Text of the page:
Imagine coming to a beautiful resort and you see these two lovely Balinese ladies greeting welcoming you to the resort. Pretty nice huh? If you are looking for a destination vacation – you’ll love this resort. I know for a USA traveler, it’s a long way from home but it is worth it. At this resort, you step into another culture, and we felt like there was almost a time warp. Things slowed down. People were always smiling. The staff were always looking out for us.
Grand Hyatt Bali is a true reflection of a Balinese water palace, with 636 rooms featured in clusters of four villages, surrounded by waterfalls, landscaped gardens and lagoons set on 41-acre of lush tropical gardens. A Balinese water palace is a type of traditional architectural structure found in Bali, Indonesia. Also known as "Taman Air" in Indonesian, water palaces were built by Balinese royalty and nobility in the past as places for relaxation, recreation, and religious ceremonies.
Balinese water palaces consist of several ornate pools, fountains, and pavilions surrounded by lush gardens and featuring intricate stone carvings and statues. Water from natural springs or mountain streams is channeled into the palace's pools and fountains, creating a serene and peaceful atmosphere.
One of the most famous water palaces in Bali is Tirta Gangga, located in the eastern part of the island. It was built by the royal family of Karangasem in the early 20th century and is known for its beautiful water gardens, steppingstones, and lotus-filled pools.
The Grand Hyatt Bali resort was built around two ancient temples. The temples are 400 years old and was originally built as a resting place for a Balinese high priest whenever he made a journey from the southeast to south of Bali. With a major religious significance to the local Balinese community, Grand Hyatt Bali contribute in helping maintain the historic temples as well as allowing uninterrupted access throughout the year, especially during large religious ceremonies. These ceremonies are an experience to behold as hundreds of Balinese Hindus travel long distances in their colorful costumes to give offerings.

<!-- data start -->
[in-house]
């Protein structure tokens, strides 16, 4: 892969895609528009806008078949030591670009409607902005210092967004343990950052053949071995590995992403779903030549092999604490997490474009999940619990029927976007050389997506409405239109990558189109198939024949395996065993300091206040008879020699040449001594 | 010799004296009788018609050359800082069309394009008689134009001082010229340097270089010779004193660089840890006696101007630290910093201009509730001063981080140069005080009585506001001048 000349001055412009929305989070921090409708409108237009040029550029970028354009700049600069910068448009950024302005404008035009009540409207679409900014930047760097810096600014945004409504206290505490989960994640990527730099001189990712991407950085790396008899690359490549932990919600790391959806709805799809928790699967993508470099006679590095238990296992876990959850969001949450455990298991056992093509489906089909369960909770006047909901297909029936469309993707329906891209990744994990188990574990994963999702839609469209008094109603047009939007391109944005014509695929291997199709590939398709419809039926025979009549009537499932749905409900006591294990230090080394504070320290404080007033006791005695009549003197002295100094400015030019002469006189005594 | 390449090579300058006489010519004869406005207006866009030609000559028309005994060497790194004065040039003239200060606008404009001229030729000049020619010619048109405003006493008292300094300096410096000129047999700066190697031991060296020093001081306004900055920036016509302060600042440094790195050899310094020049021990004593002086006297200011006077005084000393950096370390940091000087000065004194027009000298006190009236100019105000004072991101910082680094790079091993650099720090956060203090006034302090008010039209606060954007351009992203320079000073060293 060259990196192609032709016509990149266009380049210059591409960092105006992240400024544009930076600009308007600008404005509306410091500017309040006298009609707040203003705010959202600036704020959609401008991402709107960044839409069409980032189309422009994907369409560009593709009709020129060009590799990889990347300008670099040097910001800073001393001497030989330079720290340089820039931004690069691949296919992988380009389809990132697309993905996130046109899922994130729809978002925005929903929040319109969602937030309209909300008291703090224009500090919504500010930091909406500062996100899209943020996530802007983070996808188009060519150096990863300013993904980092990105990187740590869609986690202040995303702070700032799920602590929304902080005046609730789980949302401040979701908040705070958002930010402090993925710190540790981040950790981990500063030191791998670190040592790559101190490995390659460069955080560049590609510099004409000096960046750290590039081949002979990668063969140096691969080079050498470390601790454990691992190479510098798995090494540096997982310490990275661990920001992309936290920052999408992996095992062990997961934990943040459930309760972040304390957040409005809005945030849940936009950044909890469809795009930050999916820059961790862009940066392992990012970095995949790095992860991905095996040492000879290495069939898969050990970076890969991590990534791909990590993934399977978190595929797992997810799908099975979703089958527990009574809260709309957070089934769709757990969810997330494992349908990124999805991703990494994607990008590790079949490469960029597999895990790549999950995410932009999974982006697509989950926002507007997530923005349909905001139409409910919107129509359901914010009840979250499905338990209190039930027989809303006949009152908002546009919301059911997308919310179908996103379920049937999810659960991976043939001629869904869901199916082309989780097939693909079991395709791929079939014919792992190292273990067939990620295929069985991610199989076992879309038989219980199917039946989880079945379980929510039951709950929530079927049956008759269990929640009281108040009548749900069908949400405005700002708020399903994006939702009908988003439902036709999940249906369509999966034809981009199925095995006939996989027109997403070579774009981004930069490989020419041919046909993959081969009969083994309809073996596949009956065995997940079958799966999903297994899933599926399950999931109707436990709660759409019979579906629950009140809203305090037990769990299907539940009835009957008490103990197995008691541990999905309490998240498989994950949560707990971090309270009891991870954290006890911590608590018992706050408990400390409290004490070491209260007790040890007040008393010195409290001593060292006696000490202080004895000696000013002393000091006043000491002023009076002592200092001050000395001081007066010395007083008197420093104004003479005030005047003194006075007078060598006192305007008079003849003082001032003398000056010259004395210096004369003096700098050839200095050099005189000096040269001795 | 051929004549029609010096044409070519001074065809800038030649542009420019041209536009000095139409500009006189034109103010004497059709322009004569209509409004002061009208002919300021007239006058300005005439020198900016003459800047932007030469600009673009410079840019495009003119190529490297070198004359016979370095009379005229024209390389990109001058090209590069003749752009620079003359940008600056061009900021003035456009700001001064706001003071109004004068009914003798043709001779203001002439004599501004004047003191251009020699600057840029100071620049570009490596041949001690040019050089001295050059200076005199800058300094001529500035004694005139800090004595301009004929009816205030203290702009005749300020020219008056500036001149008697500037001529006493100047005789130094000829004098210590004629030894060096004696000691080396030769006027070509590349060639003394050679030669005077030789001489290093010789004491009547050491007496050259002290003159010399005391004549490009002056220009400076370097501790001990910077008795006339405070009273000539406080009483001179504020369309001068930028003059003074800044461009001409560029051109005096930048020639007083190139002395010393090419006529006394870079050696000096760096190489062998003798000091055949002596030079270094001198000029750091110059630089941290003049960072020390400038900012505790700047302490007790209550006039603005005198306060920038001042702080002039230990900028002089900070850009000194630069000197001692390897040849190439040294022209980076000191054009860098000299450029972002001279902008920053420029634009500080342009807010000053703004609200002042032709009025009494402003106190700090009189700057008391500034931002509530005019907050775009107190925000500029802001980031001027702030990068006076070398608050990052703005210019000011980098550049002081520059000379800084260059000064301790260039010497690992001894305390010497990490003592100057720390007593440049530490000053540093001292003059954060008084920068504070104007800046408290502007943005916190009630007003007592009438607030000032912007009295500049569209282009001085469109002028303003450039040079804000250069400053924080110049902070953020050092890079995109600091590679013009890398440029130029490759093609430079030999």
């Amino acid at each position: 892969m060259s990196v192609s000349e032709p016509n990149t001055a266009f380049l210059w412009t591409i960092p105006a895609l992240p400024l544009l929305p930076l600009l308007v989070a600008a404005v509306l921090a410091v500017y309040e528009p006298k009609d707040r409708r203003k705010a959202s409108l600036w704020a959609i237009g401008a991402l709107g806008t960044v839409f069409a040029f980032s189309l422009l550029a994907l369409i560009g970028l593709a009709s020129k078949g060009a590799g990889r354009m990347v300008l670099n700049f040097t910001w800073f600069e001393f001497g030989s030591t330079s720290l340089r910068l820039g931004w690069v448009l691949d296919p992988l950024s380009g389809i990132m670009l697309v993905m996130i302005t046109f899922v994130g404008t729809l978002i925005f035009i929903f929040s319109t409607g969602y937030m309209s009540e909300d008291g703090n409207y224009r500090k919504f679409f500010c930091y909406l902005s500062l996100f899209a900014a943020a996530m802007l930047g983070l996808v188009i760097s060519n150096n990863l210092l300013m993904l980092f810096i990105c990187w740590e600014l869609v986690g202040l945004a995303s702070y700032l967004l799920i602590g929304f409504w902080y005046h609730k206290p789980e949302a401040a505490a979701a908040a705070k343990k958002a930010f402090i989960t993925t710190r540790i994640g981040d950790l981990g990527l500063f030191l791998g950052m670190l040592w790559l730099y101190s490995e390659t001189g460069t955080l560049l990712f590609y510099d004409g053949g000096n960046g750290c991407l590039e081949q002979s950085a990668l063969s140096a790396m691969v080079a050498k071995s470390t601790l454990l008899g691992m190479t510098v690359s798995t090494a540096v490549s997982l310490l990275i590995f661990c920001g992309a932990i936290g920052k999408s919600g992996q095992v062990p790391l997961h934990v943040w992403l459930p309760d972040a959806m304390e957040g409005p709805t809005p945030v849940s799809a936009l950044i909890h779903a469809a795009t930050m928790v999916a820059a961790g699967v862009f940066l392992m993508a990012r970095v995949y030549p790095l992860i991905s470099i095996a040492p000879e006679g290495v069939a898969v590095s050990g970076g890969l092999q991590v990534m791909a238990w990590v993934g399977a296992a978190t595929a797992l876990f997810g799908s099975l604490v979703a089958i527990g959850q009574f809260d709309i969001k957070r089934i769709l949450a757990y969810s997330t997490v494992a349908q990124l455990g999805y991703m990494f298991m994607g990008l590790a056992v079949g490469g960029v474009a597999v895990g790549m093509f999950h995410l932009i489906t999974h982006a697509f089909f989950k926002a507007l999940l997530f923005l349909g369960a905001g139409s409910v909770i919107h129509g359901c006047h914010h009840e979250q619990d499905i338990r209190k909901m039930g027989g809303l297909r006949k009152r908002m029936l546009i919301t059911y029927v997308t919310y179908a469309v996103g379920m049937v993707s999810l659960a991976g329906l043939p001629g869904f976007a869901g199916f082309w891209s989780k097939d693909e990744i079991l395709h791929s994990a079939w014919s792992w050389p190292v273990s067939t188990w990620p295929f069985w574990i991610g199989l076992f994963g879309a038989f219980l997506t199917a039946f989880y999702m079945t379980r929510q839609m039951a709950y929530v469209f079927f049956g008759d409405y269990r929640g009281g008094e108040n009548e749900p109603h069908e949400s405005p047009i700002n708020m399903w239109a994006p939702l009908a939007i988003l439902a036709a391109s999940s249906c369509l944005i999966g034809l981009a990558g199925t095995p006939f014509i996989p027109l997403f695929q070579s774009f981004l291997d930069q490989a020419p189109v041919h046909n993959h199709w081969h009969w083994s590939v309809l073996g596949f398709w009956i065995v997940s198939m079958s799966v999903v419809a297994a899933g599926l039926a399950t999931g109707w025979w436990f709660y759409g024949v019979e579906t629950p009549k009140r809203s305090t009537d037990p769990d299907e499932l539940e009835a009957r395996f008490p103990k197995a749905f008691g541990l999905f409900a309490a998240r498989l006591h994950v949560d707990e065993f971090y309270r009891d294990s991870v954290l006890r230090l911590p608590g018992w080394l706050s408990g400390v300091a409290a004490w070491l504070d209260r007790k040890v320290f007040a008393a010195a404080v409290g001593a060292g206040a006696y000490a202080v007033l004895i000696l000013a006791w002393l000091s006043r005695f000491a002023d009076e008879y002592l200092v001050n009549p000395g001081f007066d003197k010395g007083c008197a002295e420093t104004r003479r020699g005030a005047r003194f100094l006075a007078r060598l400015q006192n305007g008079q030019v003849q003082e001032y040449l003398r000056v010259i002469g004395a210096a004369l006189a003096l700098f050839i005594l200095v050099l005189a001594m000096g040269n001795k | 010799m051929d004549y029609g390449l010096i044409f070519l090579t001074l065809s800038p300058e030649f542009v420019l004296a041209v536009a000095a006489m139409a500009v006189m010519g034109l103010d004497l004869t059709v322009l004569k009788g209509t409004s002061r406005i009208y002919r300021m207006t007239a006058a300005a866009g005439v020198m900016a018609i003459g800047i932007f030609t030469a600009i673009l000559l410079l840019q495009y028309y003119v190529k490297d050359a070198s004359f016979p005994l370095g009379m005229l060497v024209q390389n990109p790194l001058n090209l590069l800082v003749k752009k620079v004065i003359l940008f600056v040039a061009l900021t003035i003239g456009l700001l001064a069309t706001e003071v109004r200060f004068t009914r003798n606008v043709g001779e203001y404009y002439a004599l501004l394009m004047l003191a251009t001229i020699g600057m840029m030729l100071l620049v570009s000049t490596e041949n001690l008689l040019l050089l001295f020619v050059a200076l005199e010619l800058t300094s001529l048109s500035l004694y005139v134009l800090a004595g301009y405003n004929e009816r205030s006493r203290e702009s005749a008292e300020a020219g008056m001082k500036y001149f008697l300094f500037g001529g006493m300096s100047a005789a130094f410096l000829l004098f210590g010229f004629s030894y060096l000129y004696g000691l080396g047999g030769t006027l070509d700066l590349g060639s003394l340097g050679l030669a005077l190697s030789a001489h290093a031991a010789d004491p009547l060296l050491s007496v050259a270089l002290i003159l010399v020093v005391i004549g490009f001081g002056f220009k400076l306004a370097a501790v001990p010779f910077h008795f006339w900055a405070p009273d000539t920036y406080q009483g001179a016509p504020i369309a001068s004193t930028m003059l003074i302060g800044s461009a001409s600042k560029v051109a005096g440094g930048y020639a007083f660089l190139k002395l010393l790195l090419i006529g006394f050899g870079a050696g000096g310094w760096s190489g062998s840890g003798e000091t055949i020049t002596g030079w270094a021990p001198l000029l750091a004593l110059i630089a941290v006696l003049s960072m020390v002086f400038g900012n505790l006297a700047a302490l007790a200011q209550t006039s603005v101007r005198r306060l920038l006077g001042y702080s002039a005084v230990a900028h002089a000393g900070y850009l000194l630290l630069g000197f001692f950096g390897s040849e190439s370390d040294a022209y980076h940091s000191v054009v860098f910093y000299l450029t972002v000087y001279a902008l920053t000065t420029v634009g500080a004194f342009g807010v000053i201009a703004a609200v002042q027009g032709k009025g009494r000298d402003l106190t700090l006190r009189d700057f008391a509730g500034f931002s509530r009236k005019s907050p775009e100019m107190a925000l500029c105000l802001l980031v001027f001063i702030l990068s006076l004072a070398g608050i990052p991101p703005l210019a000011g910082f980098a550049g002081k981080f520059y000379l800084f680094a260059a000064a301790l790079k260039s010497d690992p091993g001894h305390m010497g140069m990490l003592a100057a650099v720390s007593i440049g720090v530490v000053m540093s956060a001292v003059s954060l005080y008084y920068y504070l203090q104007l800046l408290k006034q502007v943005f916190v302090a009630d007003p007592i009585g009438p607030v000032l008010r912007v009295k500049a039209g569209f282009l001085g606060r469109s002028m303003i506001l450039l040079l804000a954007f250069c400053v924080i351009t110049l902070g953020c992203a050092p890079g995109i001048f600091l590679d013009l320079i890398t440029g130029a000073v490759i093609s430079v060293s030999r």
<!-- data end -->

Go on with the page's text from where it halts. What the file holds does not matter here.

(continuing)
Maybe you’ve heard of Bali because you read “Eat, Pray, Love” or perhaps you saw the movie starring Julia Roberts. The book is based on a true story and the filming of the movie took place on Bali. Julia Roberts only agreed to film her Bali scenes on location if the producers agreed to allow her to have her family over there during the shoot. Smart lady that Julia Roberts!
Back to the Grand Hyatt Bali Hotel - the extraordinary moment begins right when you enter the lobby. We can easily see a dazzling view of the ocean, with waves breaking into the reefs, and lily ponds cascading into small rivers and lagoons. If you are lucky, you might catch a glimpse of a heron standing still elegantly by the pond. You can see our heron might be looking for some food!
The breathtaking flora and fauna of the resort is captivating for everyone. The resort was built and opened in 1991 and some of the pools, carvings, and landscaping look like they could have been here thousands of years ago. The resort has 4 “villages” called East, West, North and South. They all have different personalities. If your room has Grand Club Access, the closest villages would be North and South. The view from each village is different but the serenity and beauty are always present.